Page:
Bitter taste receptors (TAS2Rs) are expressed on human airway smooth muscle (HASM) and when activated markedly relax the muscle and dilate the airway. Utilization of this pathway, which is distinct from that of ?- agonists acting at ?2-adrenergic receptors (?2ARs), will provide a new class of direct bronchodilators for treating or preventing bronchospasm in asthma. The TAS2R14 subtype is highly expressed in HASM and is a prime target for developing a novel therapeutic agent. However, there are gaps in our knowledge about the molecular/cellular biology and physiology of HASM TAS2Rs, including how they couple to relaxation, the potential for tachyphylaxis due to short-term (receptor phosphorylation) and long-term (downregulation of receptor expression) events, and the potential to bias receptor signaling towards favorable signaling for asthma treatment. The broad, long-term objective of the Project is to improve our understanding of HASM TAS2R biology relevant to treating airway contraction in asthma. To fill these gaps in our knowledge, in Aim 1 we will define the mechanism by which TAS2Rs evoke relaxation, which we hypothesize is via inhibiting phosphorylation of the actin severing protein cofilin. Studies will be performed in cultured HASM cells derived from nonasthmatic as well as asthmatic donor lungs, the latter being important because of the potential for the disease to modify receptor function. Studies will include siRNA-based knockouts of cofilin, and the upstream components of the proposed pathway that link the receptor:G-protein:effector complex to cofilin.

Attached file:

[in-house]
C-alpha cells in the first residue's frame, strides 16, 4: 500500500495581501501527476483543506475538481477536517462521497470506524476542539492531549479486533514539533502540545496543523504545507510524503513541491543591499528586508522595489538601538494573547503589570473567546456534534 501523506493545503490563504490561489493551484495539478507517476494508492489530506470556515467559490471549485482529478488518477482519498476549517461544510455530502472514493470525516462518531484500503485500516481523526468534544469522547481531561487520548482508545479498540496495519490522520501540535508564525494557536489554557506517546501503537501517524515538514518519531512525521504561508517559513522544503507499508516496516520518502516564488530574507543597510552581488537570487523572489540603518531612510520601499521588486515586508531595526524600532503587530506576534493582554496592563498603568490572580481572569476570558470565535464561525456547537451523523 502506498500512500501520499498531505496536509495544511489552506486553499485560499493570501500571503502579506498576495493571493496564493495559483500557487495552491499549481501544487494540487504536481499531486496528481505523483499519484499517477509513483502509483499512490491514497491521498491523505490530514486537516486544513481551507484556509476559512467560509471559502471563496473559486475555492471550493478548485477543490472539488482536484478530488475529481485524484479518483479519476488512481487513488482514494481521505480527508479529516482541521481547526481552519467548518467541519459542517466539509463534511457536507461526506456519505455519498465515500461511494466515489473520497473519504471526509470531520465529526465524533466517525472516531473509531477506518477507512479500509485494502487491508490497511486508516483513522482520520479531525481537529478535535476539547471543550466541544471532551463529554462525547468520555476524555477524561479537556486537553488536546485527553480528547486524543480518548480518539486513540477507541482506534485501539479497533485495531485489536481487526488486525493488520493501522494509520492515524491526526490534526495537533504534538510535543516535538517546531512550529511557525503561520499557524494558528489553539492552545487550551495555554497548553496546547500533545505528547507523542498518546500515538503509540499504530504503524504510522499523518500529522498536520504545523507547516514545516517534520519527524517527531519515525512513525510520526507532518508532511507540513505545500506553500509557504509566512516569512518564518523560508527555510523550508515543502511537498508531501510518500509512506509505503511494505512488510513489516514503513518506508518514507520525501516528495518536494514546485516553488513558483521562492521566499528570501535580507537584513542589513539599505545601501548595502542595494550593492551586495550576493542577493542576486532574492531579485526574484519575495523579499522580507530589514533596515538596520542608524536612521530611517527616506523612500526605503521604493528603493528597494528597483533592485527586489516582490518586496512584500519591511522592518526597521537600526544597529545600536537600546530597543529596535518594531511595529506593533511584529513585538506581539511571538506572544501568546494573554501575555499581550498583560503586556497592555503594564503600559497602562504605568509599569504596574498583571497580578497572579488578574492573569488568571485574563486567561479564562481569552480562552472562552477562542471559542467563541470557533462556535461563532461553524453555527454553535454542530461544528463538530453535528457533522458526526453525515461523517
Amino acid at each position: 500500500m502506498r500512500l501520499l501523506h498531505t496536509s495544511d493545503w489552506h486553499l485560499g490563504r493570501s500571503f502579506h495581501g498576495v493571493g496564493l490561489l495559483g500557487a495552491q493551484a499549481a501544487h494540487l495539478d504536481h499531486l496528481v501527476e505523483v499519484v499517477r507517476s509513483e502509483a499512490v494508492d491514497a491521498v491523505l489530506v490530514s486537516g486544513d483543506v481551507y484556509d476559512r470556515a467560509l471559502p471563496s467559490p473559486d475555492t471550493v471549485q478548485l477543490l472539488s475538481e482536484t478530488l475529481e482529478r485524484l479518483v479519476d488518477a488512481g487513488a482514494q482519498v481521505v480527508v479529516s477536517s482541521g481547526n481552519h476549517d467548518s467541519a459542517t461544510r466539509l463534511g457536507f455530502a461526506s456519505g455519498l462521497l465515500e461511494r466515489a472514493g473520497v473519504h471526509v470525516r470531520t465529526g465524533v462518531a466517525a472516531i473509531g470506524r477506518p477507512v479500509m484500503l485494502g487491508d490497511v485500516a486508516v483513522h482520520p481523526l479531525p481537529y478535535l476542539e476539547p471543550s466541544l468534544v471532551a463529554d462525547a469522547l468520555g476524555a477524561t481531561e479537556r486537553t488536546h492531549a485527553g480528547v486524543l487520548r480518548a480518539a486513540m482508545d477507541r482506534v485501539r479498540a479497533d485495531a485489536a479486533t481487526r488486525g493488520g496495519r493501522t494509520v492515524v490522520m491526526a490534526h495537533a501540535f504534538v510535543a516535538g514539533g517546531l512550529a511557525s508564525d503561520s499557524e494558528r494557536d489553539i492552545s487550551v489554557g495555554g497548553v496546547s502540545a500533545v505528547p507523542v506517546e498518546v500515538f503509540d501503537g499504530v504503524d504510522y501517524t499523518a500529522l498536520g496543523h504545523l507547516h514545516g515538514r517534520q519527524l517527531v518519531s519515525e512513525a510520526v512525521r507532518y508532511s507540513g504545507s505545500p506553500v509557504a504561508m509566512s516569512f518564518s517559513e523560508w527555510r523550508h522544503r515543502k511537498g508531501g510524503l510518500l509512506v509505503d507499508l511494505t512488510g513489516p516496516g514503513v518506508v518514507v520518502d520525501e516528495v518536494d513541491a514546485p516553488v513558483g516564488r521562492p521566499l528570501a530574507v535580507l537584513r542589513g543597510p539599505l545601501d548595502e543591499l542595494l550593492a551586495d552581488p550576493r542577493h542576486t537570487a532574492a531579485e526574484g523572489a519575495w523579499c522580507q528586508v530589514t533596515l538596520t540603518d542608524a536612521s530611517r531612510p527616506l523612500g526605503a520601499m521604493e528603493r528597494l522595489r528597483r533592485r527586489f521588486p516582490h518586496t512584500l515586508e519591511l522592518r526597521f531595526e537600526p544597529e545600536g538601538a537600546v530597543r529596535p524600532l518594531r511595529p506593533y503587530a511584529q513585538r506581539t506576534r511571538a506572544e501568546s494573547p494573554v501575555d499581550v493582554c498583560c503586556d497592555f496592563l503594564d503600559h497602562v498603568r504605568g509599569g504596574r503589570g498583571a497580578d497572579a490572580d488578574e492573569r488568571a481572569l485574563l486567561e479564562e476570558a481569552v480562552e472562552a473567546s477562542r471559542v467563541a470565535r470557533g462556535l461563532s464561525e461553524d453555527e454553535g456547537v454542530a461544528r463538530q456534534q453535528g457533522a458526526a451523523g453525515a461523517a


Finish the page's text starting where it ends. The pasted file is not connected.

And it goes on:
In Aim 2, agonist-prompted phosphorylation of TAS2R14 by GRKs will be studied using whole cell phosphorylation and receptor purification experiments. To define the precise residues phosphorylated by GRKs, TAS2R14 will be mutated to substitute potential Ser/Thr phospho-acceptor sites with Ala, thus defining a bar-code for ?arrestin binding. The consequences of phosphorylation on ?arrestin conformation and intracellular receptor signaling, and HASM relaxation, will then be determined.
In Aim 3, a panel of TAS2R14 agonists will be utilized to determine the mechanisms by which a TAS2R agonist can be biased away from deleterious outcomes and towards advantageous outcomes in regards to asthma therapy. This endeavor will provide the basis for agonist-based ?tuning? of the receptor to be highly efficacious in bronchodilating and inhibiting HASM proliferation, but display little short- or long-term agonist-promoted desensitization or downregulation, such that clinical tachyphylaxis is not apparent. All three aims will utilize parallel physiological measurements of contraction and relaxation using nonasthmatic and asthmatic HASM cells, and an inflammatory precision-cut human lung slice model, in order to link biochemical events to clinically relevant physiological responses. Collectively, these studies will provide the basis for development of a novel class of direct bronchodilators which can be utilized alone, or in combination, with ?-agonists for the treatment of asthma.

Public Health Relevance

Asthma remains a significant health issue, affecting ~25 million individuals in the US. This project will study a new drug pathway that opens the constricted airway in asthma, thus providing a new means for better care.

National Institute of Health (NIH)
National Heart, Lung, and Blood Institute (NHLBI)
Research Program Projects (P01)
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Heart, Lung, and Blood Initial Review Group (HLBP)
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Noel, Patricia
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Rutgers University
New Brunswick
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